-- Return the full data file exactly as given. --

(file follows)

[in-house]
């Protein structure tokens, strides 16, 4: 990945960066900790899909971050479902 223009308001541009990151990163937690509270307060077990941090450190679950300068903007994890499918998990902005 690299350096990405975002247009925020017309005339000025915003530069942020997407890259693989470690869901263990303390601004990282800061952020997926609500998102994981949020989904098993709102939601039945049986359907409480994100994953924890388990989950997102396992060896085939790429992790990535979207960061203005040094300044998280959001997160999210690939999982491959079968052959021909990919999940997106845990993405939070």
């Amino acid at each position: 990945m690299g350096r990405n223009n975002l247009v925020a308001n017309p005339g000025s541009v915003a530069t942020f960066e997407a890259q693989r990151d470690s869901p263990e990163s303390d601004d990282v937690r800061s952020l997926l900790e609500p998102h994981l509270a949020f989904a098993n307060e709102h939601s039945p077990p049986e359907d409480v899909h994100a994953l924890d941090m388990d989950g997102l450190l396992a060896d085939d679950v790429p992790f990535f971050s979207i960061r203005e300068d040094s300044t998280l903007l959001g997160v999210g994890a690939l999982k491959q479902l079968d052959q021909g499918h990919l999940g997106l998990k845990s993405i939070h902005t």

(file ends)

[in-house]
């Protein structure tokens, strides 16, 4: 990945960066900790899909971050479902 223009308001541009990151990163937690509270307060077990941090450190679950300068903007994890499918998990902005 690299350096990405975002247009925020017309005339000025915003530069942020997407890259693989470690869901263990303390601004990282800061952020997926609500998102994981949020989904098993709102939601039945049986359907409480994100994953924890388990989950997102396992060896085939790429992790990535979207960061203005040094300044998280959001997160999210690939999982491959079968052959021909990919999940997106845990993405939070």
């Amino acid at each position: 990945m690299g350096r990405n223009n975002l247009v925020a308001n017309p005339g000025s541009v915003a530069t942020f960066e997407a890259q693989r990151d470690s869901p263990e990163s303390d601004d990282v937690r800061s952020l997926l900790e609500p998102h994981l509270a949020f989904a098993n307060e709102h939601s039945p077990p049986e359907d409480v899909h994100a994953l924890d941090m388990d989950g997102l450190l396992a060896d085939d679950v790429p992790f990535f971050s979207i960061r203005e300068d040094s300044t998280l903007l959001g997160v999210g994890a690939l999982k491959q479902l079968d052959q021909g499918h990919l999940g997106l998990k845990s993405i939070h902005t």